3rd Rock From the Sun is by far one of the best sitcoms in television history. It’s the perfect blend of the outlandish sitcom premises of the 1980s and the ensemble driven comedies of the 1990s. In the '80s, sitcoms had wildly illogical premises – a Buckingham Palace butler moves in with a Pittsburgh family (Mr. Belvedere), an alien moves in with a family (Alf), or a scientist makes a robotic daughter (Small Wonder). The '90s were chock full of ensemble comedies like Seinfeld until Friends brought about the dark ages of sitcoms. 3rd Rock merged the two and lasted a shocking six seasons and resulted in multiple Emmys and Golden Globes for the cast and crew.
Dick Solomon (John Lithgow) is the High Commander of an alien expedition to Earth. The creatures have been given human bodies and it brings a lot of humorous hi-jinks. Sally Solomon (Kristen Johnston) is the Security Officer and the one chosen to be “the woman” and is conveniently stunningly attractive. The Information Officer and oldest of the group gets placed in the body of a teenager in the form of Tommy Solomon (Joseph Gordon-Levitt). Harry Solomon (French Stewart) was not intended to take the trip but joins the crew and acts as the communicator to their home planet. Solomon teaches at the local college and has a very tense relationship with Dr. Mary Albright (Jane Curtin) and secretary Nina Campbell (Simbi Khali).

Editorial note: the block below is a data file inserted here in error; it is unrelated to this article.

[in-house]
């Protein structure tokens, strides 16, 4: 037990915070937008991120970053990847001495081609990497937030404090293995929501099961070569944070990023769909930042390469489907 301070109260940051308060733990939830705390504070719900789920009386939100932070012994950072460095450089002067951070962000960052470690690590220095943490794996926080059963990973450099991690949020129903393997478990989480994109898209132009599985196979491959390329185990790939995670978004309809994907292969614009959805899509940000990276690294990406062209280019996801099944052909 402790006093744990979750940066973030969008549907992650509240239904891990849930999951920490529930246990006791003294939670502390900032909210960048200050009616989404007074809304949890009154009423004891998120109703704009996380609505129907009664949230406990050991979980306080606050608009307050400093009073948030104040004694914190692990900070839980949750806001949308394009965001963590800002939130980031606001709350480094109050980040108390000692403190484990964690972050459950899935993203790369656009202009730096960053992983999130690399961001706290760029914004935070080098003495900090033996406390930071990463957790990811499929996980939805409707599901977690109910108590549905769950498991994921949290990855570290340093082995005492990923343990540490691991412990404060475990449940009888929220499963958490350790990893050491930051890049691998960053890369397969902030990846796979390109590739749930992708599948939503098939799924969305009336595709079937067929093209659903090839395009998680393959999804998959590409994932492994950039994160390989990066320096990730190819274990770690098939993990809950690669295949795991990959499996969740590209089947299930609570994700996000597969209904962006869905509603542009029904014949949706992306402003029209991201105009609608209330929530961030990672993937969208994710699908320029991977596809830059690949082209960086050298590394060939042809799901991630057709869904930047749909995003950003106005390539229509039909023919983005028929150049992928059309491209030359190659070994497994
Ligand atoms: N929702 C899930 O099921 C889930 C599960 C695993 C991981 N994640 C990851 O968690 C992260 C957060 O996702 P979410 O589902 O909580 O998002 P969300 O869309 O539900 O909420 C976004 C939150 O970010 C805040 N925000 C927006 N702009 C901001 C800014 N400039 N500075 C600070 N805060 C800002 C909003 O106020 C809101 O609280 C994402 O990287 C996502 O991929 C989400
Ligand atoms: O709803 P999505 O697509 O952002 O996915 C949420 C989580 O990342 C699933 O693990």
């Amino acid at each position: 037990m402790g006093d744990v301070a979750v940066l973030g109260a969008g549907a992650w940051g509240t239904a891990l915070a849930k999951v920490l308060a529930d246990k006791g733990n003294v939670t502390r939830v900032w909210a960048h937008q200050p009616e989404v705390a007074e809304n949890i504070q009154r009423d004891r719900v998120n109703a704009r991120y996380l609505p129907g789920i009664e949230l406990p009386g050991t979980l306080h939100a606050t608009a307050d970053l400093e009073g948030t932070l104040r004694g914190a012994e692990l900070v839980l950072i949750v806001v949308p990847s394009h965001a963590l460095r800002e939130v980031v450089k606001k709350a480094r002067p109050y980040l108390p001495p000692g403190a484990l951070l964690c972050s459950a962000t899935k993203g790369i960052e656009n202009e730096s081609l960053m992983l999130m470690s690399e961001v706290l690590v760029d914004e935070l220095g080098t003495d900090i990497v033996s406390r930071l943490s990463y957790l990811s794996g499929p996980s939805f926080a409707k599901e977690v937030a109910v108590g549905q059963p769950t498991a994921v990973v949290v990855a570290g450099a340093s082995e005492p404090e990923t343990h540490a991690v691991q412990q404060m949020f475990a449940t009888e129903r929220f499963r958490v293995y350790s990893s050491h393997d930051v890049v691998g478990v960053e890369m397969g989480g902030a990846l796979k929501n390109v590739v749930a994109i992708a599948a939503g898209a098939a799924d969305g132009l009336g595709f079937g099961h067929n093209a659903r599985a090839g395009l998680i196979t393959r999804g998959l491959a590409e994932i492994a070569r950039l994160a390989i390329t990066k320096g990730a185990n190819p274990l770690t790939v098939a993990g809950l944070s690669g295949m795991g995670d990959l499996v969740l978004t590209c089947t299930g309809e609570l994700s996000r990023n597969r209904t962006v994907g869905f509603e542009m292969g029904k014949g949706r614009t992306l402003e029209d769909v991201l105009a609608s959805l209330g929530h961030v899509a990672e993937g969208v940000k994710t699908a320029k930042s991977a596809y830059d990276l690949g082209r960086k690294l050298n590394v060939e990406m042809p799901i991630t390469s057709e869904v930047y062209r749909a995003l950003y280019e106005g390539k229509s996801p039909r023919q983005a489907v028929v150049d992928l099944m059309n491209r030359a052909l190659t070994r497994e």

The series is genius. It finds the humor and irony in the mundane things we take for granted. The Solomon family has a unique perspective on the simplest of human customs and experiences. The cast is also full of amazing actors. Not only are Lithgow and Curtain comedy veterans, but since the series Levitt has proven himself to be an A-list actor. Stewart and Johnston are also still on television in the series Mom and The Exes, respectively.